You may not know that this is the One Hundredth Anniversary of the Boy Scouts of America. You may not know that this celebration is being held at Fort A. B Hill in Virginia. Some 46,000 Boy Scouts are camping out there under the stars for ten days to commemorate this momentous occasion, one that's near and dear to my heart. You may also not know that Sir Baden Powell founded the Boy Scouts, in England no less, way back then to teach the rules of manhood to what to him was becoming an aimless, shiftless group of youth. I think he did a very fine job. You may also not know that the 50th Anniversary of Scouting was held in a then-little known place ultimately named Irvine, California. It was held in a meadow off what was to become Jamboree Boulevard. Named, of course, for what had taken place in those environs.
You may not know that I was big into Scouting. I became a Cub Scout at 5 or 6. I progressed quickly to Webelos, and then on to Boy Scouts. From Tenderfoot to Star to Life and on to Eagle Scout, I rose quickly through the ranks. When I became an Eagle I had 44 Merit Badges, plus a God and Country Award with Oak Leaf Clusters. I was selected to become a member of Tribe of Micoseh, an honorary American Indian tribal fraternity (quite like the Order of the Arrow, if you're more familar with that). I was first a Brave (Brave Many Thunder Sticks), and then a Warrior and finally a Chief. In short, I was into Scouting. Big time. It taught me to be a good citizen, and a man.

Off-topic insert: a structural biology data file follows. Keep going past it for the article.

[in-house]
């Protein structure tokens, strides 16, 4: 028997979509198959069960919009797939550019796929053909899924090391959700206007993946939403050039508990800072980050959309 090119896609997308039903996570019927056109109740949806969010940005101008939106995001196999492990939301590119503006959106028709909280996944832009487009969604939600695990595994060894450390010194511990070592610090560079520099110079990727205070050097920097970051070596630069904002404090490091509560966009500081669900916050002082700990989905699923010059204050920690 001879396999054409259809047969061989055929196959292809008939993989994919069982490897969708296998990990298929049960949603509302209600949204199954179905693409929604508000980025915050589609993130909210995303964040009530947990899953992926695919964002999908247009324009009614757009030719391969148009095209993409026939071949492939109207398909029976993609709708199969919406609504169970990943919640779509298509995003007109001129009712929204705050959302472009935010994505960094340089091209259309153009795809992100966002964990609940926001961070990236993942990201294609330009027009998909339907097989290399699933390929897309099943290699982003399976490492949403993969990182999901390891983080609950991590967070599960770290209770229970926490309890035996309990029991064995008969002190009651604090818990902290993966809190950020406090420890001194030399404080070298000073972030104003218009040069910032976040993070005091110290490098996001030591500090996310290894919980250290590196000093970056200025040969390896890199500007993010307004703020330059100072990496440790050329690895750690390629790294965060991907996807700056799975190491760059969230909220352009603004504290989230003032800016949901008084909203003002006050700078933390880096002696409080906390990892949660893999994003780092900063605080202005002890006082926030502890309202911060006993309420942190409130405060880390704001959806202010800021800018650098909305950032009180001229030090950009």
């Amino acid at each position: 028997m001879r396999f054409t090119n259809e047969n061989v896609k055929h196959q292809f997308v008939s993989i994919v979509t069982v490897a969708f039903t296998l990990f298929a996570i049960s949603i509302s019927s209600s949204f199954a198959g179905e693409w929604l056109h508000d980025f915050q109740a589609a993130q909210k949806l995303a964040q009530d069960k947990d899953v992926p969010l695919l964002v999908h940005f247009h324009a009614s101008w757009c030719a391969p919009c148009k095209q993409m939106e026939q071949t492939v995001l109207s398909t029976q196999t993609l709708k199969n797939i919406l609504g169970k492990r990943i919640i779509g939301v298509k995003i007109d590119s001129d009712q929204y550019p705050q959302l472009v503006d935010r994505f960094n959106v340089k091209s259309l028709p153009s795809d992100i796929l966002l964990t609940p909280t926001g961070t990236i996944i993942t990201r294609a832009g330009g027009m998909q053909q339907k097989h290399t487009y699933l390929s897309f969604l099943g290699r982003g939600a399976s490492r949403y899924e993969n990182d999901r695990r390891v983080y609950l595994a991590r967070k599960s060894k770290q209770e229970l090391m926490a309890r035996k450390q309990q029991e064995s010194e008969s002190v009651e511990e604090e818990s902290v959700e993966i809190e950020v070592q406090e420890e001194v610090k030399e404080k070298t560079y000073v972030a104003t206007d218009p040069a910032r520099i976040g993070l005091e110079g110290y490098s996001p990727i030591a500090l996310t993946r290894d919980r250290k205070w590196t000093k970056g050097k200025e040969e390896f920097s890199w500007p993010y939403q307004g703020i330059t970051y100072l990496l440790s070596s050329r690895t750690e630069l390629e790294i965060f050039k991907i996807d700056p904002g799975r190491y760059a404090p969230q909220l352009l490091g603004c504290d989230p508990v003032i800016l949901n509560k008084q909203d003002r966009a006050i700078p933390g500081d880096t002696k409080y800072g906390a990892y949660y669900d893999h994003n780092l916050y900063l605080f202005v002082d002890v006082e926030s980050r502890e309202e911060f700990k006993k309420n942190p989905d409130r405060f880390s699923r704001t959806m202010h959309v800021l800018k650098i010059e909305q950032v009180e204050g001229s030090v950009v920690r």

So why to I take you through all these machinations? Because today our Commander-in-Chief, President Barack Hussein Obama, chose to do a stint on "The View," an ABC daytime TV show, rather than accepting the invitation from the Boy Scouts of America to address their gathering in Virginia. Hanging out with Joy Bahar and Whoopi and Babs to him was preferable and obviously more important than to hanging out with 46,000 fine young Americans on the 100th Anniversary of American Scouting. What else can I say? What else needs to be said?